Fintech firm Circle runs up $18m loss as staff costs rise

Turnover jumps from $1.3m to $4m in 2016 for former bitcoin start-up based in Dublin

Circle was established by Jeremy Allaire, who previously founded online video platform Brightcove, which went public in 2012.

Circle was established by Jeremy Allaire, who previously founded online video platform Brightcove, which went public in 2012.

 

Circle, a Dublin-headquartered former bitcoin start-up that has shifted focus towards social payments, expects to be cashflow positive this year after recording a $18.2 million (€15.5m) pretax loss in 2016.

Newly filed accounts for Circle Internet Financial Limited show losses before tax rose from $4.9 million to $18.2 million in 2016 as turnover surged from $1.3 million to $4 million.

The prextax loss, which is largely related to a big jump in staff and product development costs, coincided with the company rolling out its product in a number of countries across Europe as it seeks to become the default platform globally for sharing money digitally.

Circle was established by Jeremy Allaire, who previously founded online video platform Brightcove, which went public in 2012.

The company’s platform, which handled more than $1 billion in transactions last year, enable users to easily make domestic and cross-border payments using blockchain, the technology that underpins bitcoin. The company claims that sending funds via its platform is as easy as sharing a photograph, text message or email.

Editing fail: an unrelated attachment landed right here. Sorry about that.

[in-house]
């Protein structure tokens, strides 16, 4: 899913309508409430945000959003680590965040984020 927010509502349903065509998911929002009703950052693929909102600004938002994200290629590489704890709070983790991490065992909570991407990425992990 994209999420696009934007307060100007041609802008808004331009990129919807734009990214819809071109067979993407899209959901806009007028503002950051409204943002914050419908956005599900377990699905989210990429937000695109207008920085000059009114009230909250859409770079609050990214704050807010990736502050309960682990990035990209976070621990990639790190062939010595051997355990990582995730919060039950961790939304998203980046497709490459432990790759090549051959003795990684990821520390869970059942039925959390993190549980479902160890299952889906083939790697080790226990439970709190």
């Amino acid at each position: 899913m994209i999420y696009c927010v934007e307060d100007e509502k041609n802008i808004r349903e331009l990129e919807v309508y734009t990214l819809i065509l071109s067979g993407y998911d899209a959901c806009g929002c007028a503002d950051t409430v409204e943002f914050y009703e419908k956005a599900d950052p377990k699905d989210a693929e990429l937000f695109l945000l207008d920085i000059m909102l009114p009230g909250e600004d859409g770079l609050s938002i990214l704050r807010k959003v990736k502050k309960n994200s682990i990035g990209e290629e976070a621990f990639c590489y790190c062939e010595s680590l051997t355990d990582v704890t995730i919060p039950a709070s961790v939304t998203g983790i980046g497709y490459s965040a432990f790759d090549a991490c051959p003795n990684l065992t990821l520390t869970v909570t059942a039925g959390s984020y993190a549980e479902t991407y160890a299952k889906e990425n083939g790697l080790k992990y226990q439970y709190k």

The start-up does not charge fees or foreign exchange mark-ups on local or cross-border payments sent from Circle. However, it aims to make money from additional services, many of which have yet to be introduced.

“We have seen significant market traction over the past year as we have expanded. As such, large investments have been made in human resources and product development to increase the functionalities of Circle Pay and bring the product to different markets – for example, in 2016, Circle’s HQ in Ireland almost tripled its workforce,” the company said in a statement.

“These substantial investments result in expected operating losses in the financial statements but are in line with the company’s progression, upscaling and business strategy,” it added.

Circle, which last year raised an additional $60.5 million from investors to fund its expansion, set up its international headquarters in Ireland in July 2014.

The digital currency firm has secured $136 million in venture capital funding since it was established with backers that include Goldman Sachs, Accel Partners and Pantera Capital.

Earlier this year, the company, which employs 120 people in total, announced plans to increase staff in Ireland again. The move comes after it recorded more than 1,000 per cent-year-on-year growth in customer numbers.

Compensation expenses for Circle almost doubled in 2016, rising by $7.3 million to $14 million, primarily due to additional staff costs. Professional service fees jumped from $1.6 million to $3 million for the same period.

Circle had total assets of $109.9 million and $137.8 million of total liabilities. Total assets include liquidity of $80.3 million in cash at hand and investments.